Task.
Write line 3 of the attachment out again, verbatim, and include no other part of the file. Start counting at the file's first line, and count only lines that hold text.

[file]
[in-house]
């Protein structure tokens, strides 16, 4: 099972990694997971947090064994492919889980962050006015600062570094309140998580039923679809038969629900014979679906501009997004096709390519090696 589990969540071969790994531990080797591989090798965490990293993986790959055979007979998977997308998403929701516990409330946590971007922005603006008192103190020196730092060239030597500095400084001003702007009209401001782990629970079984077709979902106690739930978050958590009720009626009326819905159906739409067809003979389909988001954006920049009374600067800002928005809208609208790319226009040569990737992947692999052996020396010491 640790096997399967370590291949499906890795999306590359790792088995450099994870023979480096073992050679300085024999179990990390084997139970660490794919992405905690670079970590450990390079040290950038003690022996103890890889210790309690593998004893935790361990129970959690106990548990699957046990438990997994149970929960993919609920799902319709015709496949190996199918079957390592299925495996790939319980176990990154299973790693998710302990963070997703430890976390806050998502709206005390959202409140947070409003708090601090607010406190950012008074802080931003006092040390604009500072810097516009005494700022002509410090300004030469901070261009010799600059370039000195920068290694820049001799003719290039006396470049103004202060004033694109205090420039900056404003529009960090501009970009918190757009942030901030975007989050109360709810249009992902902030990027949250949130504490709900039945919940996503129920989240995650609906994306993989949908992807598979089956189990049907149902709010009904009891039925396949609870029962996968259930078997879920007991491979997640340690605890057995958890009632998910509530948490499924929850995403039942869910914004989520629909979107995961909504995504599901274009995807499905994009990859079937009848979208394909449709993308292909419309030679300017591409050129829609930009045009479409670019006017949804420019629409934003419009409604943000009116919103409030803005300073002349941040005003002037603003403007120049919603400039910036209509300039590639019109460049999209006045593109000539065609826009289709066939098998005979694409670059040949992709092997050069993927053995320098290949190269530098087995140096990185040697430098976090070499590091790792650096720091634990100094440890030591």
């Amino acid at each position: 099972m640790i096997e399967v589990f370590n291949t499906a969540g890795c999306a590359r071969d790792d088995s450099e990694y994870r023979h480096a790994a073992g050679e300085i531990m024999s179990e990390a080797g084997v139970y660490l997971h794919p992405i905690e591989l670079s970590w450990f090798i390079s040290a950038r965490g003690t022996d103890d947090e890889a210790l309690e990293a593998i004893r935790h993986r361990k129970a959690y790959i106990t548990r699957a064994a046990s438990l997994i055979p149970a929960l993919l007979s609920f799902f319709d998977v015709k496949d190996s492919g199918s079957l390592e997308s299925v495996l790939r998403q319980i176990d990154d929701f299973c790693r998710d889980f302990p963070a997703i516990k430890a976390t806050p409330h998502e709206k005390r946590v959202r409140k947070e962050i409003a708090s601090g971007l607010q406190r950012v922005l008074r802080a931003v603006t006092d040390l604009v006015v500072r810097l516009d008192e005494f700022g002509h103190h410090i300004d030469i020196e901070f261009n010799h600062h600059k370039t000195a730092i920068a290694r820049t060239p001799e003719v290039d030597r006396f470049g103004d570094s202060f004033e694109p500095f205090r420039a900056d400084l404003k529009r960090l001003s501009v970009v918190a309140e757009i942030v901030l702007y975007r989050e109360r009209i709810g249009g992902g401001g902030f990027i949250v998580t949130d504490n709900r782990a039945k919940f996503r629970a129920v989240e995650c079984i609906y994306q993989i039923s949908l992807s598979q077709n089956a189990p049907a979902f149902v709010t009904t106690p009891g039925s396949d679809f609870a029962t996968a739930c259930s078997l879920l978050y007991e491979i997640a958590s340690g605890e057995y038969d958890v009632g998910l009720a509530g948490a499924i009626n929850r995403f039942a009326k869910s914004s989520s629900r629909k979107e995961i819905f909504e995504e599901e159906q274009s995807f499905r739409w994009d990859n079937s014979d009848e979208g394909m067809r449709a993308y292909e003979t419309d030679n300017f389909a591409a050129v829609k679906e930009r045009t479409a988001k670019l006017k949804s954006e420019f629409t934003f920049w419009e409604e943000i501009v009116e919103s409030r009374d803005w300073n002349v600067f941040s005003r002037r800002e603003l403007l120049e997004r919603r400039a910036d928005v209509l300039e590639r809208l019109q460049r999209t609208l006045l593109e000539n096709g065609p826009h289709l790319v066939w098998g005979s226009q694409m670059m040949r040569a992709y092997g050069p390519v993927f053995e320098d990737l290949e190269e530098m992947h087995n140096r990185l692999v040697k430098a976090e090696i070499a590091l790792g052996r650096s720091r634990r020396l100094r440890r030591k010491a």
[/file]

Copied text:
């Amino acid at each position: 099972m640790i096997e399967v589990f370590n291949t499906a969540g890795c999306a590359r071969d790792d088995s450099e990694y994870r023979h480096a790994a073992g050679e300085i531990m024999s179990e990390a080797g084997v139970y660490l997971h794919p992405i905690e591989l670079s970590w450990f090798i390079s040290a950038r965490g003690t022996d103890d947090e890889a210790l309690e990293a593998i004893r935790h993986r361990k129970a959690y790959i106990t548990r699957a064994a046990s438990l997994i055979p149970a929960l993919l007979s609920f799902f319709d998977v015709k496949d190996s492919g199918s079957l390592e997308s299925v495996l790939r998403q319980i176990d990154d929701f299973c790693r998710d889980f302990p963070a997703i516990k430890a976390t806050p409330h998502e709206k005390r946590v959202r409140k947070e962050i409003a708090s601090g971007l607010q406190r950012v922005l008074r802080a931003v603006t006092d040390l604009v006015v500072r810097l516009d008192e005494f700022g002509h103190h410090i300004d030469i020196e901070f261009n010799h600062h600059k370039t000195a730092i920068a290694r820049t060239p001799e003719v290039d030597r006396f470049g103004d570094s202060f004033e694109p500095f205090r420039a900056d400084l404003k529009r960090l001003s501009v970009v918190a309140e757009i942030v901030l702007y975007r989050e109360r009209i709810g249009g992902g401001g902030f990027i949250v998580t949130d504490n709900r782990a039945k919940f996503r629970a129920v989240e995650c079984i609906y994306q993989i039923s949908l992807s598979q077709n089956a189990p049907a979902f149902v709010t009904t106690p009891g039925s396949d679809f609870a029962t996968a739930c259930s078997l879920l978050y007991e491979i997640a958590s340690g605890e057995y038969d958890v009632g998910l009720a509530g948490a499924i009626n929850r995403f039942a009326k869910s914004s989520s629900r629909k979107e995961i819905f909504e995504e599901e159906q274009s995807f499905r739409w994009d990859n079937s014979d009848e979208g394909m067809r449709a993308y292909e003979t419309d030679n300017f389909a591409a050129v829609k679906e930009r045009t479409a988001k670019l006017k949804s954006e420019f629409t934003f920049w419009e409604e943000i501009v009116e919103s409030r009374d803005w300073n002349v600067f941040s005003r002037r800002e603003l403007l120049e997004r919603r400039a910036d928005v209509l300039e590639r809208l019109q460049r999209t609208l006045l593109e000539n096709g065609p826009h289709l790319v066939w098998g005979s226009q694409m670059m040949r040569a992709y092997g050069p390519v993927f053995e320098d990737l290949e190269e530098m992947h087995n140096r990185l692999v040697k430098a976090e090696i070499a590091l790792g052996r650096s720091r634990r020396l100094r440890r030591k010491a």